Belafonte immersed himself in left-wing performance, studying both
drama and singing at the Dramatic Workshop, part of the New School for
Social Research. After classes, he hung out in NYC’s bebop scene, and
even had a few gigs singing jazz at the Royal Roost nightclub. He was
also drawn to the city’s folk music scene, especially the People’s Songs
organization, which sought to use folk songs as consciousness-raising
As Belafonte took on more gigs, his approach reflected his broadening
artistic and political perspectives. He moved away from jazz and pop
singing (not that he was getting rich from it), and fell in with the
burgeoning black progressive arts scene. Still needing to make a living
for his young family, he went in on a burger joint in Greenwich Village,
which didn’t last very long but served as a meeting point for radical
artists. By now, the early ‘50s, Cold War paranoia about Communist
infiltration among artists was in full effect. Belafonte’s growing
profile would eventually land him on that radar, although not to the
devastating impact Robeson and others suffered.
Things finally took off for Belafonte after his first film, Bright Road
(1953). That was part of a mini-wave of “message” films that attempted
to shed some light, however briefly or low-wattage, on black life.
Belafonte’s co-star was Dorothy Dandridge; both of them were featured as
nightclub stars rather than serious actors in the film’s publicity. He
would go on to co-star with Dandridge in the history-making Carmen Jones (1954), and play a central role in the sexually- and racially-charged Island in the Sun (1957). The experiences broadened his commercial appeal, but Hollywood’s racial reluctance chafed at his radical instincts.
Belafonte found greater freedom in his nightclub performances, in
which he sang all manner of people’s music: folk, spirituals, a little
jazz, and even some calypso. It took a while for his magnetism and
cultural awareness to be captured in the recording studio, but when that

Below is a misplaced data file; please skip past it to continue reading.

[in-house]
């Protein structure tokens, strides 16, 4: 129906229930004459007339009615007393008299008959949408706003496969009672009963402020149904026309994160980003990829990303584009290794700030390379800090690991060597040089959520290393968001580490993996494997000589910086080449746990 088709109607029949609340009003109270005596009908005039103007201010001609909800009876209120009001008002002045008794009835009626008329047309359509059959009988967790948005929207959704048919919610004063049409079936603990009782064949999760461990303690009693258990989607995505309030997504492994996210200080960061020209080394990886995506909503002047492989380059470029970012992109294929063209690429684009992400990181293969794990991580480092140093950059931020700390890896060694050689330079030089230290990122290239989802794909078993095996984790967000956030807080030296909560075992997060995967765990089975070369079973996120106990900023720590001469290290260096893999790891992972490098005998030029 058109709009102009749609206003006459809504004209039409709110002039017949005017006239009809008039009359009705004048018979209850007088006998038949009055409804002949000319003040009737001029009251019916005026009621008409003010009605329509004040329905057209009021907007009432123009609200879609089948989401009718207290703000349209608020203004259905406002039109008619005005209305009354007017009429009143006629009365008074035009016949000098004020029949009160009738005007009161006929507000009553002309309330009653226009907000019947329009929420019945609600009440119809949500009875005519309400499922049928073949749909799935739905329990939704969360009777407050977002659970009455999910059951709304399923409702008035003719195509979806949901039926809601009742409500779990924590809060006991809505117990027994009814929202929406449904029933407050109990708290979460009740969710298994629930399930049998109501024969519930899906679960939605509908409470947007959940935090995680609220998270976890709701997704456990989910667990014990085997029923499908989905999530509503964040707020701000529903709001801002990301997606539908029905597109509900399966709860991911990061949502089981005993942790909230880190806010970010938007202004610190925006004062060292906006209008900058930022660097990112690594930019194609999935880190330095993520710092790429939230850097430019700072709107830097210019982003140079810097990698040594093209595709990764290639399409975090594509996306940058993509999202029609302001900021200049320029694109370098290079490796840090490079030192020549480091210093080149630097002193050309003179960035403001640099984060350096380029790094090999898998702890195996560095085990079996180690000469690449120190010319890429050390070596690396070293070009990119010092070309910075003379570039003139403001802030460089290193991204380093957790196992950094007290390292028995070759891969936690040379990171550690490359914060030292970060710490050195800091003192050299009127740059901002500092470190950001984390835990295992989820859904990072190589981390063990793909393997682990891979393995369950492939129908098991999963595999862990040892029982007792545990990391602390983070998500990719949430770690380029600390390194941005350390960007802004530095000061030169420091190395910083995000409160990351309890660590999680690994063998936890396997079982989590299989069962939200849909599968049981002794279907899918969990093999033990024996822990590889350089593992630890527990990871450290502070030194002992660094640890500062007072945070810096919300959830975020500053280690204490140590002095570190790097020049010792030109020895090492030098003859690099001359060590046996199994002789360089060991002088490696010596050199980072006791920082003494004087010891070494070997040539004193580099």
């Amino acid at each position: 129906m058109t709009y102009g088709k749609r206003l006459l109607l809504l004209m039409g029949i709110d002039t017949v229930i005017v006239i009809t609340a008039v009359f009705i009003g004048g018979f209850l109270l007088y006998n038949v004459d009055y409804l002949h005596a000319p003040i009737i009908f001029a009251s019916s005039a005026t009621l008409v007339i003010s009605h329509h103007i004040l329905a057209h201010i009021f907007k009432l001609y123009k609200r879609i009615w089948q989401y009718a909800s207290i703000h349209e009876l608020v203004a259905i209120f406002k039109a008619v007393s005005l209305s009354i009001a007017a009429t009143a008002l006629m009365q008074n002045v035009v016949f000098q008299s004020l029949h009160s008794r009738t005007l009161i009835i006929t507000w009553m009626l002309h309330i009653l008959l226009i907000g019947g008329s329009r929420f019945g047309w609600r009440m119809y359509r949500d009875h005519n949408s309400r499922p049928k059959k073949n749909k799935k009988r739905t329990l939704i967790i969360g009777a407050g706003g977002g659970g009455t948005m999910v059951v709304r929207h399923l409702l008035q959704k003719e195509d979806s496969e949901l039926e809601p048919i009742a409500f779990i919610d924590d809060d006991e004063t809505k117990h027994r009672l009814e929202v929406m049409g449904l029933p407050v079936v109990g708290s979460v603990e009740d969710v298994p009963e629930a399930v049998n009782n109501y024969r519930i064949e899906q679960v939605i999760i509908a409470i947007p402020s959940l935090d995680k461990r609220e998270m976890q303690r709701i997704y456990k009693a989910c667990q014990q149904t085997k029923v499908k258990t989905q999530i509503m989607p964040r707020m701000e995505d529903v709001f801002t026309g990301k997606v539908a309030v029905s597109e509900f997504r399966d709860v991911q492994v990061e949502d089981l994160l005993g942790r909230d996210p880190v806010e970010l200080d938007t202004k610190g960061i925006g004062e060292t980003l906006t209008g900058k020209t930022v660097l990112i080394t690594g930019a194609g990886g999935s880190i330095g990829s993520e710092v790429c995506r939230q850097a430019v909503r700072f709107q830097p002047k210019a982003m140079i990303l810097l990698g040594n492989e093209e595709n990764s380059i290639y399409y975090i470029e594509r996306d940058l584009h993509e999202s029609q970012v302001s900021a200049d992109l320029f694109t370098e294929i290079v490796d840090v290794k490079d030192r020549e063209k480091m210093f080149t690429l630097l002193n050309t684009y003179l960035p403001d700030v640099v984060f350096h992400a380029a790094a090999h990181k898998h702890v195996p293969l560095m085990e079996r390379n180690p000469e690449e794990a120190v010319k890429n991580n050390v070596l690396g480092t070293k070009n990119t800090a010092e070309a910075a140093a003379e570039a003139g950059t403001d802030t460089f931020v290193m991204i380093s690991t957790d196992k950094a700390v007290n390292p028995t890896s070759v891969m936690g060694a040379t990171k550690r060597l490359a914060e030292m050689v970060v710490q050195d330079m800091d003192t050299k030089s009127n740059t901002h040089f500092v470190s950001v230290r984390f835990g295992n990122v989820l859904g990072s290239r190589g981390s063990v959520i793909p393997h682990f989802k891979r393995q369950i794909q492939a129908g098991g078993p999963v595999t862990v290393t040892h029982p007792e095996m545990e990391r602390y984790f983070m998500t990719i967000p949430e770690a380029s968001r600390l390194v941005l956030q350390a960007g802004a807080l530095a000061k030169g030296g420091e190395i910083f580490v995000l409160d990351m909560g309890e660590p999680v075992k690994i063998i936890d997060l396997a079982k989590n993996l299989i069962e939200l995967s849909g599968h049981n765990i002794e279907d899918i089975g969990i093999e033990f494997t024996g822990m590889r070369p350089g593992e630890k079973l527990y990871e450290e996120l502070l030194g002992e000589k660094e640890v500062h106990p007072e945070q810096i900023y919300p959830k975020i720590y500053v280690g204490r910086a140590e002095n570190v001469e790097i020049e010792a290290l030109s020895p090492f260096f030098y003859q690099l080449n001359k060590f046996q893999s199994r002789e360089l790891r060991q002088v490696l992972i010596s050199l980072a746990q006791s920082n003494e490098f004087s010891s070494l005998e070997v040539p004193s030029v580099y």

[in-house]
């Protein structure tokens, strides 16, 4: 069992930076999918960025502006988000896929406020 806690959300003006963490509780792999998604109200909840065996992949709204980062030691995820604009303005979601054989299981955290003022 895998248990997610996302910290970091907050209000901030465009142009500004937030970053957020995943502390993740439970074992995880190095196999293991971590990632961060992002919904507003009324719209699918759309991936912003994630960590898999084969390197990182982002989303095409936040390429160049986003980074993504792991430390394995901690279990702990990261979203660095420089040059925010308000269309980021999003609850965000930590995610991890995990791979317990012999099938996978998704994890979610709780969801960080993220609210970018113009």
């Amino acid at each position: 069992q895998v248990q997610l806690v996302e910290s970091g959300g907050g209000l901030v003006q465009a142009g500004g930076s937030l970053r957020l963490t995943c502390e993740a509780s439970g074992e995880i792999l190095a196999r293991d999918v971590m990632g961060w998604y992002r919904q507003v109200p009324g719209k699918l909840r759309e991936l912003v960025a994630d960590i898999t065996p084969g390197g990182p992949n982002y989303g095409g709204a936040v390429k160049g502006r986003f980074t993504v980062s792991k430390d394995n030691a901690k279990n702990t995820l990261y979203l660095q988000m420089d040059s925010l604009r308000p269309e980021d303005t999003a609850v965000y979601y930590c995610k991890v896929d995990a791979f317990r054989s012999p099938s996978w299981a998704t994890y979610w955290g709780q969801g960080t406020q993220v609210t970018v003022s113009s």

happened, it broadened Belafonte’s mass appeal. In 1955, he began
collaborating with folklorist and songwriter Irving Burgie, who was deep
into study of Caribbean music at the time. Their first effort was a TV
special that fall spotlighting such music, featuring Belafonte’s first
performance of a Jamaican work song, “Day-O (Banana Boat Song)”. The
album they recorded the next year, Harry Belafonte: Calypso, became a million-seller, and “Day-O” his signature hit.
Smith sheds considerable light on Belafonte’s relatively unheralded
efforts as a movie producer in the late ‘50s. He was not able to break
many barriers, either artistically or commercially. The World, the Flesh and the Devil (1957) and Odds against Tomorrow
(1959), both featuring Belafonte in integrated casts, were probably
ahead of their time in anticipating how much racial equity white
movie-goers were willing to tolerate. But Belafonte was ahead of his
time as well, a forerunner to the L.A. Rebellion filmmakers of the ‘60s
and ‘70s, and Spike Lee and other indie black filmmakers since the ‘80s.
Belafonte was still a big enough star to merit prime-time TV specials, produced on his exacting terms. Tonight with Belafonte
(1959) included folksinger Odetta and dancer Arthur Mitchell, with
Belafonte setting a Langston Hughes poem to song. He followed that with New York 19,
a paean to both the city’s cultural diversity and the presence of black
music throughout American life. Future specials would showcase the
vitality of Harlem in the ‘20s (The Strollin’ 20s) and the depth and range of black comedy (A Time for Laughter). The former included Duke Ellington and Sammy Davis Jr., the latter Redd Foxx and a young Richard Pryor.
While creating, producing and performing in all these vehicles,
Belafonte insistently advocated for equity on the screen: both for the
opportunity for black performers to get work, and for that work to be in
projects and roles that would inform and inspire. He had yet another
chance to put his words into action in February 1968, when he
guest-hosted The Tonight Show for a week. Among the guests he
booked: Aretha Franklin and Petula Clark; the Smothers Brothers and
Nipsey Russell; Paul Newman and Poitier; Sen. Robert Kennedy and King.
What’s clear from Smith’s research is that, from the very beginning,
Belafonte never sought to keep his politics separate from his art
(that’s even clearer from reading his 2011 memoir My Story). For
him, art and activism had always been intertwined. If anything, the